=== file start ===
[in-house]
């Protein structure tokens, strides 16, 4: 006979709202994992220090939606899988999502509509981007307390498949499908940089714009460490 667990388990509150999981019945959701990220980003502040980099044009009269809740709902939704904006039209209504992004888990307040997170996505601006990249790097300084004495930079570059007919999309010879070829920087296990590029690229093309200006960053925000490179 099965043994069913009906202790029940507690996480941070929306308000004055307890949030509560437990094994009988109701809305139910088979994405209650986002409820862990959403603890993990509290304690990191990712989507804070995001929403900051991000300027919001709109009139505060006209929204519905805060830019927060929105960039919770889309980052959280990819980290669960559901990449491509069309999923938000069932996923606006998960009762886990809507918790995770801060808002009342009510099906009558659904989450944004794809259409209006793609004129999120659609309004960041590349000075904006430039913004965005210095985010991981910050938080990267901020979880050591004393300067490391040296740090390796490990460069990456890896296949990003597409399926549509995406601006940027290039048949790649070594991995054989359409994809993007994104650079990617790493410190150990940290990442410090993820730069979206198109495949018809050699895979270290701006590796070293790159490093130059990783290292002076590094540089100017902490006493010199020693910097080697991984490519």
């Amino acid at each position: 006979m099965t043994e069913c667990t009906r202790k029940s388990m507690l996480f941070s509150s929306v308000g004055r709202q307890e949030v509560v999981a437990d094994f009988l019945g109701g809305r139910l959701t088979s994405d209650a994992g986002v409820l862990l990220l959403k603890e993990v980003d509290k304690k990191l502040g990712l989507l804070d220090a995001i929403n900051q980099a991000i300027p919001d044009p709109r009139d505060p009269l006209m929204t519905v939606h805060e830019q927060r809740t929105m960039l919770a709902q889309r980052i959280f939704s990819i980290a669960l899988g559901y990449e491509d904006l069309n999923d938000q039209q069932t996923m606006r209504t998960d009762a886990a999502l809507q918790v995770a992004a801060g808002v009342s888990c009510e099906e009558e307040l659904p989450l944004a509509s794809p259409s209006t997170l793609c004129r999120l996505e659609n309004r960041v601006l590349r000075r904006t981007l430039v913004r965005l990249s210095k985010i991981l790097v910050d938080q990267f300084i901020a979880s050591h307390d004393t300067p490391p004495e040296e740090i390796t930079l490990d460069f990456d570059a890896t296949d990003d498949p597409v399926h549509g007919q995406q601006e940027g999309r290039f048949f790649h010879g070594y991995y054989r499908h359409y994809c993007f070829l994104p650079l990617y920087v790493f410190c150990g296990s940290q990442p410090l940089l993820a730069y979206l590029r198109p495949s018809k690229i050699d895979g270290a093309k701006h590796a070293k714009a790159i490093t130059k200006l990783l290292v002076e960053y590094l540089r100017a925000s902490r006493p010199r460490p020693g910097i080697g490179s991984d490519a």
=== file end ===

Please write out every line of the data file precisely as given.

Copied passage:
[in-house]
């Protein structure tokens, strides 16, 4: 006979709202994992220090939606899988999502509509981007307390498949499908940089714009460490 667990388990509150999981019945959701990220980003502040980099044009009269809740709902939704904006039209209504992004888990307040997170996505601006990249790097300084004495930079570059007919999309010879070829920087296990590029690229093309200006960053925000490179 099965043994069913009906202790029940507690996480941070929306308000004055307890949030509560437990094994009988109701809305139910088979994405209650986002409820862990959403603890993990509290304690990191990712989507804070995001929403900051991000300027919001709109009139505060006209929204519905805060830019927060929105960039919770889309980052959280990819980290669960559901990449491509069309999923938000069932996923606006998960009762886990809507918790995770801060808002009342009510099906009558659904989450944004794809259409209006793609004129999120659609309004960041590349000075904006430039913004965005210095985010991981910050938080990267901020979880050591004393300067490391040296740090390796490990460069990456890896296949990003597409399926549509995406601006940027290039048949790649070594991995054989359409994809993007994104650079990617790493410190150990940290990442410090993820730069979206198109495949018809050699895979270290701006590796070293790159490093130059990783290292002076590094540089100017902490006493010199020693910097080697991984490519």
């Amino acid at each position: 006979m099965t043994e069913c667990t009906r202790k029940s388990m507690l996480f941070s509150s929306v308000g004055r709202q307890e949030v509560v999981a437990d094994f009988l019945g109701g809305r139910l959701t088979s994405d209650a994992g986002v409820l862990l990220l959403k603890e993990v980003d509290k304690k990191l502040g990712l989507l804070d220090a995001i929403n900051q980099a991000i300027p919001d044009p709109r009139d505060p009269l006209m929204t519905v939606h805060e830019q927060r809740t929105m960039l919770a709902q889309r980052i959280f939704s990819i980290a669960l899988g559901y990449e491509d904006l069309n999923d938000q039209q069932t996923m606006r209504t998960d009762a886990a999502l809507q918790v995770a992004a801060g808002v009342s888990c009510e099906e009558e307040l659904p989450l944004a509509s794809p259409s209006t997170l793609c004129r999120l996505e659609n309004r960041v601006l590349r000075r904006t981007l430039v913004r965005l990249s210095k985010i991981l790097v910050d938080q990267f300084i901020a979880s050591h307390d004393t300067p490391p004495e040296e740090i390796t930079l490990d460069f990456d570059a890896t296949d990003d498949p597409v399926h549509g007919q995406q601006e940027g999309r290039f048949f790649h010879g070594y991995y054989r499908h359409y994809c993007f070829l994104p650079l990617y920087v790493f410190c150990g296990s940290q990442p410090l940089l993820a730069y979206l590029r198109p495949s018809k690229i050699d895979g270290a093309k701006h590796a070293k714009a790159i490093t130059k200006l990783l290292v002076e960053y590094l540089r100017a925000s902490r006493p010199r460490p020693g910097i080697g490179s991984d490519a």